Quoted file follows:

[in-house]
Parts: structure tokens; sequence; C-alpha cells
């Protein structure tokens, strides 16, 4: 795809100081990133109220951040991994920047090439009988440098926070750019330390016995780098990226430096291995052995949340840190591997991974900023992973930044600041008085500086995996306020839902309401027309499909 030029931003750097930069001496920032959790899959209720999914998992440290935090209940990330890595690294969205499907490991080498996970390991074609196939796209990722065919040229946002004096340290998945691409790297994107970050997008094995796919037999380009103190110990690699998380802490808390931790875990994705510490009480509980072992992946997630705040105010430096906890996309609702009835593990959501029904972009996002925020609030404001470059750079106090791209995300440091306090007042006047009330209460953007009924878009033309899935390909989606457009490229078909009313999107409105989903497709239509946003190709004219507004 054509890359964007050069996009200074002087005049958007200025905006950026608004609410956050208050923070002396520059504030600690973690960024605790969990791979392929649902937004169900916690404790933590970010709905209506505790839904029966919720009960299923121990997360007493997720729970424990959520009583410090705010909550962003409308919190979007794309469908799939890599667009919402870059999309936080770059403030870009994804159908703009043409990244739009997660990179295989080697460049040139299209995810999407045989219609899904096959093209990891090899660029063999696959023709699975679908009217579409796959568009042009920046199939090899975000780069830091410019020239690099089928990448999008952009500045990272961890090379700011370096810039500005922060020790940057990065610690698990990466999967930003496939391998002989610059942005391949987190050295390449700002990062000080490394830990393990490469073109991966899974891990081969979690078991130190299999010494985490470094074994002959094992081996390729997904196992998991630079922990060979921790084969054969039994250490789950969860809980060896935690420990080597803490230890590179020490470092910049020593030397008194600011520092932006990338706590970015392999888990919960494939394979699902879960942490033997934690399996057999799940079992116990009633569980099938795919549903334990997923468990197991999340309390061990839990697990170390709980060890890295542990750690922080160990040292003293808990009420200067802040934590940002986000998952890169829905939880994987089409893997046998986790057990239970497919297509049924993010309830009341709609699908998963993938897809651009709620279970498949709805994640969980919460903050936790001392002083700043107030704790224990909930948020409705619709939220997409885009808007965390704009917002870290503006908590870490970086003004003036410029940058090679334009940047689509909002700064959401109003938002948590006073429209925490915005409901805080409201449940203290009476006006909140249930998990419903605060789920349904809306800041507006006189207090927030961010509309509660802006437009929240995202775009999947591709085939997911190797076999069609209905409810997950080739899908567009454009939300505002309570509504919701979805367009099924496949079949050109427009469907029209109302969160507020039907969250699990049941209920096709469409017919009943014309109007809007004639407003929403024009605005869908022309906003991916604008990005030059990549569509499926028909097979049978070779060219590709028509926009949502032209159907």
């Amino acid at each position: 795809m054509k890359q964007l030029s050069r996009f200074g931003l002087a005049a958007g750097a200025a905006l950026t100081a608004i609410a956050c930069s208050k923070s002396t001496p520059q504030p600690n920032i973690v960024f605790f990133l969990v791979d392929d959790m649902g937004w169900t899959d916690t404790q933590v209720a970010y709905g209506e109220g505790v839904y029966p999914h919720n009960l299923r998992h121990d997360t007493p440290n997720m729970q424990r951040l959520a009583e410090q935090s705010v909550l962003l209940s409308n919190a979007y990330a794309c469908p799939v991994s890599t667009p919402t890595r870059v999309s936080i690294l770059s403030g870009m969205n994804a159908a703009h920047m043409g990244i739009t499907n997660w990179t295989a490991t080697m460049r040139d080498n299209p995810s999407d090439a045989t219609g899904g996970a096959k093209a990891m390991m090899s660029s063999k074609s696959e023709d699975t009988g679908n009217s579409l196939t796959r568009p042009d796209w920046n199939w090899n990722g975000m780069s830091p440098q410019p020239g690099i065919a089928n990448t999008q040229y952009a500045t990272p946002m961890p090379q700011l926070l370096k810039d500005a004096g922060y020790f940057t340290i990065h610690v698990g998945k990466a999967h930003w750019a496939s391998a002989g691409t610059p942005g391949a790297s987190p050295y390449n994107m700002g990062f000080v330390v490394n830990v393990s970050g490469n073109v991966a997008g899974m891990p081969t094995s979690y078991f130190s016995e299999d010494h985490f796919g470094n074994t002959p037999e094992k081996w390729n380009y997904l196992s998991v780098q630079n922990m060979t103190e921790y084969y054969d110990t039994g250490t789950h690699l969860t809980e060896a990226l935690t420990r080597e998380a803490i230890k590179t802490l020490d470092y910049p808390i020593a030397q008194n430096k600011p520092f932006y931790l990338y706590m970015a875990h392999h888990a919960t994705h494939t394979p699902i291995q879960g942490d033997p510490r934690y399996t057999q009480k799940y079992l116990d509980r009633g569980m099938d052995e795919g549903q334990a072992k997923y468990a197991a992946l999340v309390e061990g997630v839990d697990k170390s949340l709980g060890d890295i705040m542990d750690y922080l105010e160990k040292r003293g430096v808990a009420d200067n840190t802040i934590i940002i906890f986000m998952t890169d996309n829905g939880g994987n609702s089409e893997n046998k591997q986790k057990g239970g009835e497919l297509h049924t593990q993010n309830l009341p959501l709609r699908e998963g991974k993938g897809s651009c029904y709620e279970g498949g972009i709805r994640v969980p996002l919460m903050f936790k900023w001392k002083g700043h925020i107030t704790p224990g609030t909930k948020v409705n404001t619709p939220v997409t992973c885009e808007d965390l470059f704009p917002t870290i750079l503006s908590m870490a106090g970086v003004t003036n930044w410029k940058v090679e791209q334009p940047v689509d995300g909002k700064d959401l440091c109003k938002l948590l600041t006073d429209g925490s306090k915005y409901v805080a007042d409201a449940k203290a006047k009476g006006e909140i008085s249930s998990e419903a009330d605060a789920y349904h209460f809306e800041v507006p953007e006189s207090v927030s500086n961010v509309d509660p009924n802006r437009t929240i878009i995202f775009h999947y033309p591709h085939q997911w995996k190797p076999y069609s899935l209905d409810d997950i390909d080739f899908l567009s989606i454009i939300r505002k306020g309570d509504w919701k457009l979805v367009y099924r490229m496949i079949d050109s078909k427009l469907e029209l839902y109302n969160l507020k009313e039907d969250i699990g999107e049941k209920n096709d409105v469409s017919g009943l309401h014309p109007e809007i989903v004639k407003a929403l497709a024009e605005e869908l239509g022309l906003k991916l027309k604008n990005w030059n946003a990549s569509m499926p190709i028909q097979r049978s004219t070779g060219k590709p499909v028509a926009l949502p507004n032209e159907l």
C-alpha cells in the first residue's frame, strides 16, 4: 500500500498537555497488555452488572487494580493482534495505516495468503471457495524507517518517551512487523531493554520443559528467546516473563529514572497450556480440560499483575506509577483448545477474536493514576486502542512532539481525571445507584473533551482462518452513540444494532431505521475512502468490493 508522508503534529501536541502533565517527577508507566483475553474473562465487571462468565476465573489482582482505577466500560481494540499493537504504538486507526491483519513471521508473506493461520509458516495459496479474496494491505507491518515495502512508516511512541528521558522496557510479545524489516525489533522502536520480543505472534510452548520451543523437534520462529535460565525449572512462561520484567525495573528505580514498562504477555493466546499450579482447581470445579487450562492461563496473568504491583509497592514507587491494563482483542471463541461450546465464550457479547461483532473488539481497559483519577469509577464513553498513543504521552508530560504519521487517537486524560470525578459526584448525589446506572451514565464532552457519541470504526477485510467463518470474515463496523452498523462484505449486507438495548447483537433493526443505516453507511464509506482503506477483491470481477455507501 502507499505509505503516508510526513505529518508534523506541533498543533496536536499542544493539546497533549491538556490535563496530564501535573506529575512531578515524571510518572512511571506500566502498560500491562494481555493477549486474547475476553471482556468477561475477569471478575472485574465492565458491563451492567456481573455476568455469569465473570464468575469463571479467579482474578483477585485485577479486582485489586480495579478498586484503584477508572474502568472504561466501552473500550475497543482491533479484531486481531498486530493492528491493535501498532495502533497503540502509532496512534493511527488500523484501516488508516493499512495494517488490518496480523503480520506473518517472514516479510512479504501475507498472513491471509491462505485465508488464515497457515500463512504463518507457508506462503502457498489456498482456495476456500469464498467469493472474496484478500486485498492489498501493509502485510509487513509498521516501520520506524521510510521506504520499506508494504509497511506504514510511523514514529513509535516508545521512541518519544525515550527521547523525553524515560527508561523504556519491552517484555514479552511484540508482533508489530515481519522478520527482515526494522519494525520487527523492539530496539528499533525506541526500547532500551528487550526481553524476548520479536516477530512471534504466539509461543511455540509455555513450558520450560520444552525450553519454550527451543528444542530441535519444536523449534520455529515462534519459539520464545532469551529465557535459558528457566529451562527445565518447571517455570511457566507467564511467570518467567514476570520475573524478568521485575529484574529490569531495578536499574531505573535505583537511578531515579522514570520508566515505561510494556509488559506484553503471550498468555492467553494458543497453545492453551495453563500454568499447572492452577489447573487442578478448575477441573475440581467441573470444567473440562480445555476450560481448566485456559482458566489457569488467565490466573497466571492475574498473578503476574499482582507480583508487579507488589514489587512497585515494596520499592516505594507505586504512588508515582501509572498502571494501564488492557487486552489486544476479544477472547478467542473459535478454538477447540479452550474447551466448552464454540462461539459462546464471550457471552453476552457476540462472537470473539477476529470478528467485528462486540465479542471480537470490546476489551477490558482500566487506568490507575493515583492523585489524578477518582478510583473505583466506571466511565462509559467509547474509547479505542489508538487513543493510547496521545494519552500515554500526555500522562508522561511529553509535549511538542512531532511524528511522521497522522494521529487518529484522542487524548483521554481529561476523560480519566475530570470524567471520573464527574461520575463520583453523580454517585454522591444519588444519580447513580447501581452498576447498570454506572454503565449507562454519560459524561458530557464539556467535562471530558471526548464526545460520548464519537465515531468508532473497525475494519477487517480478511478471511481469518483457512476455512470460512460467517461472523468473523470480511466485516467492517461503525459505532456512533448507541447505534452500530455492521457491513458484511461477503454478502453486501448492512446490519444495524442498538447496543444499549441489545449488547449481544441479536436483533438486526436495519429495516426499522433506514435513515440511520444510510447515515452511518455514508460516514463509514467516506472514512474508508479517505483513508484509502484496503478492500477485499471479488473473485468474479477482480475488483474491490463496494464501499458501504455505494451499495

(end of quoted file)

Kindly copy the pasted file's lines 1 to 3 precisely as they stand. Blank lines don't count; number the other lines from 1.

[in-house]
Parts: structure tokens; sequence; C-alpha cells
């Protein structure tokens, strides 16, 4: 795809100081990133109220951040991994920047090439009988440098926070750019330390016995780098990226430096291995052995949340840190591997991974900023992973930044600041008085500086995996306020839902309401027309499909 030029931003750097930069001496920032959790899959209720999914998992440290935090209940990330890595690294969205499907490991080498996970390991074609196939796209990722065919040229946002004096340290998945691409790297994107970050997008094995796919037999380009103190110990690699998380802490808390931790875990994705510490009480509980072992992946997630705040105010430096906890996309609702009835593990959501029904972009996002925020609030404001470059750079106090791209995300440091306090007042006047009330209460953007009924878009033309899935390909989606457009490229078909009313999107409105989903497709239509946003190709004219507004 054509890359964007050069996009200074002087005049958007200025905006950026608004609410956050208050923070002396520059504030600690973690960024605790969990791979392929649902937004169900916690404790933590970010709905209506505790839904029966919720009960299923121990997360007493997720729970424990959520009583410090705010909550962003409308919190979007794309469908799939890599667009919402870059999309936080770059403030870009994804159908703009043409990244739009997660990179295989080697460049040139299209995810999407045989219609899904096959093209990891090899660029063999696959023709699975679908009217579409796959568009042009920046199939090899975000780069830091410019020239690099089928990448999008952009500045990272961890090379700011370096810039500005922060020790940057990065610690698990990466999967930003496939391998002989610059942005391949987190050295390449700002990062000080490394830990393990490469073109991966899974891990081969979690078991130190299999010494985490470094074994002959094992081996390729997904196992998991630079922990060979921790084969054969039994250490789950969860809980060896935690420990080597803490230890590179020490470092910049020593030397008194600011520092932006990338706590970015392999888990919960494939394979699902879960942490033997934690399996057999799940079992116990009633569980099938795919549903334990997923468990197991999340309390061990839990697990170390709980060890890295542990750690922080160990040292003293808990009420200067802040934590940002986000998952890169829905939880994987089409893997046998986790057990239970497919297509049924993010309830009341709609699908998963993938897809651009709620279970498949709805994640969980919460903050936790001392002083700043107030704790224990909930948020409705619709939220997409885009808007965390704009917002870290503006908590870490970086003004003036410029940058090679334009940047689509909002700064959401109003938002948590006073429209925490915005409901805080409201449940203290009476006006909140249930998990419903605060789920349904809306800041507006006189207090927030961010509309509660802006437009929240995202775009999947591709085939997911190797076999069609209905409810997950080739899908567009454009939300505002309570509504919701979805367009099924496949079949050109427009469907029209109302969160507020039907969250699990049941209920096709469409017919009943014309109007809007004639407003929403024009605005869908022309906003991916604008990005030059990549569509499926028909097979049978070779060219590709028509926009949502032209159907």